It’s been 70 years since Europe’s last pogrom. Kielce is beginning to face its past. “Bogdan’s Journey” is the reason why.

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Poland’s Kielce was the site of Europe’s last Jewish pogrom – only a year after World War II ended. In 1946, the city’s militia, soldiers and ordinary townspeople killed more than forty Holocaust survivors seeking shelter in a downtown building and injured eighty more around the city. As news of the pogrom spread across Poland, Jews fled the country. The Kielce pogrom became a symbol of Polish post-war anti-Semitism in the Jewish world. Under communism, the pogrom was a forbidden subject in Poland, but the event was never forgotten.

Sixty years later, Bogdan Białek, a Catholic Pole, psychologist, and journalist, began to talk publicly about the darkest moment of the city’s past, persuading the people of Kielce to confront its terrible history. He began alone, but attracted others as he went along. Together, they cut through the miasma of repression and denial in the city’s competing narratives, unveiling his fellow citizens’ deepest prejudices. He worked to reconnect Kielce with the outside Jewish community. Bogdan’s Journey tells his story, and took almost a decade to film.

Bogdan’s Journey tells a unique story about one man and how he redeems seventy years of bitter, contested memories – by telling the truth with love. This film contains subtitles.

Białek will attend the Santa Clara University screening on November 19, from 7 to 9 p.m. at the St. Clare Room in the library. Afterwards, there will be an onstage conversation with Bialek and the co-directors of the film, Michal Jaskulski of Warsaw, and Lawrence Loewinger of New York.

In 1946, Kielce’s city’s militia, soldiers and ordinary townspeople killed more than 40 Holocaust survivors seeking shelter. It never recovered. Can one man heal a community? The film will screen next Tuesday, 7 p.m., at Santa Clara University. Bogdan will be there. (Trailer included.)

Postscript: And thanks, as always, to George Jansen for his vigilant eyes.


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2 Responses to “It’s been 70 years since Europe’s last pogrom. Kielce is beginning to face its past. “Bogdan’s Journey” is the reason why.”

  1. Pawel Biel Says:

    Awful Historical Revisionism by the Filmmakers/Stamford University. It is very disappointing that in the age of free Poland, it’s history is manipulated and falsified by historical revisionism packaged to present Poland in negative light. It is also disappointing Stamford provides manipulative history to its faculty/students.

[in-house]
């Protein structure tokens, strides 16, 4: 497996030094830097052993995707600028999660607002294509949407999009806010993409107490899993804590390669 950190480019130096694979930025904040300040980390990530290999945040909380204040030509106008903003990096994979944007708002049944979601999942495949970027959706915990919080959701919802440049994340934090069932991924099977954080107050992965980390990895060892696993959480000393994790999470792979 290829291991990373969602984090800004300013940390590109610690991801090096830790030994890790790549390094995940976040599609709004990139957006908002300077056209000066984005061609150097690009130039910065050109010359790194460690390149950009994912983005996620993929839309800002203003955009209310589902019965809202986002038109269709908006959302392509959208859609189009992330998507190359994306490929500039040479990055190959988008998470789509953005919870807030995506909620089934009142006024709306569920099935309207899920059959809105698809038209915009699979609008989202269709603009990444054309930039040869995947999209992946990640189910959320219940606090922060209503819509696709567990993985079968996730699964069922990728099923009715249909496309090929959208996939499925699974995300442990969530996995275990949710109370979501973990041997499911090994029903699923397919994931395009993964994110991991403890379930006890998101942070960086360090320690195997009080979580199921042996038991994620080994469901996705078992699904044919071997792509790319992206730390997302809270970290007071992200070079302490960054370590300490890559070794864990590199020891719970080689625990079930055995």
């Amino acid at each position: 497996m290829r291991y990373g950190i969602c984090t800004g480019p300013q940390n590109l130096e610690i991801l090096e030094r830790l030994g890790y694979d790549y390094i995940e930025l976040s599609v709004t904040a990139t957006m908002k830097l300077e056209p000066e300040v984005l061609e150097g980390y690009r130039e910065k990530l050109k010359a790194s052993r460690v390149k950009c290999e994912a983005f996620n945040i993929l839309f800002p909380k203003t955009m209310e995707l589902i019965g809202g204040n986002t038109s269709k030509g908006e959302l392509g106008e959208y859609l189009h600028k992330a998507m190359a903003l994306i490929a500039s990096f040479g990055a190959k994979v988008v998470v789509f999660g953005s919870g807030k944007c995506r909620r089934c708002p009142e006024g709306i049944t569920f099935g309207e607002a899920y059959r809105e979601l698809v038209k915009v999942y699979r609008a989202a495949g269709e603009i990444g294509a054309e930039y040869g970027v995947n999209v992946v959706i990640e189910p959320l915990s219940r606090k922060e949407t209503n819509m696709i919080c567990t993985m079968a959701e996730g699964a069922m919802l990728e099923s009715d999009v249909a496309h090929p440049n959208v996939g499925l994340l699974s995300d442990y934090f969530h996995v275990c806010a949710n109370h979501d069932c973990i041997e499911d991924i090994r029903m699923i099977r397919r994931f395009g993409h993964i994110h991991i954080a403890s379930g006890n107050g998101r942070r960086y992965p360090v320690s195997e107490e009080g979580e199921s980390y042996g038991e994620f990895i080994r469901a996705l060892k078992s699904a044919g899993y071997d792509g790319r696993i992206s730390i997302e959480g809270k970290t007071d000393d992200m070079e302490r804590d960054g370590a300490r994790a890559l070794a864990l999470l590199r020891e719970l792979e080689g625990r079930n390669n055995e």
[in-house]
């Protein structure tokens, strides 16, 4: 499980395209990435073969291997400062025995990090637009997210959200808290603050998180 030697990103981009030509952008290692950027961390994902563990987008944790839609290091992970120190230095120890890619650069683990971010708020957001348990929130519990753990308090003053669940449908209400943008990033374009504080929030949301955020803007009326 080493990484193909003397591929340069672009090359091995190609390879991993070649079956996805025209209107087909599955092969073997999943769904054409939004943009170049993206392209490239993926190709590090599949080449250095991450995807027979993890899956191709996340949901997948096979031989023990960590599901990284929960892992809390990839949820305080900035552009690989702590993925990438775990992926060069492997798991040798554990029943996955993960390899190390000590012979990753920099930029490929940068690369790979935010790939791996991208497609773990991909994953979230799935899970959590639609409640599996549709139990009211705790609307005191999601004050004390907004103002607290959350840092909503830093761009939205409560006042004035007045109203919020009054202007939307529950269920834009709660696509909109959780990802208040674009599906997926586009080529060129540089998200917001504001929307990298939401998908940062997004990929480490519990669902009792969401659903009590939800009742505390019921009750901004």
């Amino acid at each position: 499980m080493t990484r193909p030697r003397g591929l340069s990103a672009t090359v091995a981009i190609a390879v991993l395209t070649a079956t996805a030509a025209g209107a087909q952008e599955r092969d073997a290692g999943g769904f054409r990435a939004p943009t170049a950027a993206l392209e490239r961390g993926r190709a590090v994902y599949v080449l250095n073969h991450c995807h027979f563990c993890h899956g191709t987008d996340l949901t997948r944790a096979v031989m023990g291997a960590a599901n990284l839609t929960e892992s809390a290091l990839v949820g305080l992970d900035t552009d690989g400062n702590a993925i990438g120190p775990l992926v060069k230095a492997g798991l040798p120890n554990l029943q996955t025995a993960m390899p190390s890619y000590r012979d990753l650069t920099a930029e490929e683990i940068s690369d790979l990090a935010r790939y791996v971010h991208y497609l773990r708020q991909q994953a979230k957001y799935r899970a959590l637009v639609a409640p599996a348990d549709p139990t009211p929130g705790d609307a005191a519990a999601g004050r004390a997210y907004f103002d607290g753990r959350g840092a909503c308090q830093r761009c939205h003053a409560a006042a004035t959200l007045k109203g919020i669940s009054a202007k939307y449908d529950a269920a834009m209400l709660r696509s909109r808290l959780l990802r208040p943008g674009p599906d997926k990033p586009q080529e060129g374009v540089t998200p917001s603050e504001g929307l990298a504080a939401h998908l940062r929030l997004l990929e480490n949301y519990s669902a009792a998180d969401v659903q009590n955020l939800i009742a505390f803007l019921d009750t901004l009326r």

The L shaped building on Planty 7 had 2 parts with two entrances. Left side was occupied by the communist Jews (communist party members, UB members, communist civic workers – they where all Jewish) the right side of the building was occupied by Religious Jews and Syjonists. The Syjonists under doctor Kahane waited their turn to leave for Palestine. Doctor Kahane organized the immigration groups.

    I’m not going to discuss everything in detail but in short can anyone explain why only the right side of the building was attacked by the Police?
    Spontaneous Pogroms don’t choose political sides, they don’t pick between communists, religious jews or syjonists – they are spontaneous with out political choosing ie every Jew in the vicinity gets attacked.

    Bit this is not what happened at Kielce. The script with the boy repeats it self from previous attempts in Radom and Krakow. The leader of the Non Communist Jewish Group ends up executed by a single shot before he reports all phone lines have been cut. Meanwhile – the communist Jews survive with out one scratch? Sounds like a provocation. Who could benefit on Provoking the murders? Who could benefit on showing the world the ”antisemitic Poland”? This at the time of major American Holliday (July 4th) Polish Katyn Massacre at the Nurnberg trails and all Major Western Media outlets in Warsaw to cover first ”free” election in the post war Poland. Who could benefit?

    Who could benefit is the Soviets? There are number of surprising factors taking place right before the murders including high ranking Smiersz and NKWD agents making surprise visits to Kielce right before July 4th.

    When you examine the ranks of the UB, Police and Army forces, you realize that many of the senior staff members were actually Jewish (Second in Command)

    Why didn’t they try to stop it? Why did the Police, ABW, KBW, LWP surround the area? But let the communist Jews free???

    Stanford should do much better for their students – it should provide honest historical platform on which many narratives are discussed. Was it a pogrom – was it a provocation? Who benefited on the Provocation?

    Please stop brainwashing your students.

  2. Adam Says:

    Don’t be naive. Ask questions and look for answers even on the Internet: what was the “Polish” city militia, what were the “Polish” soldiers and what were the “ordinary inhabitants”…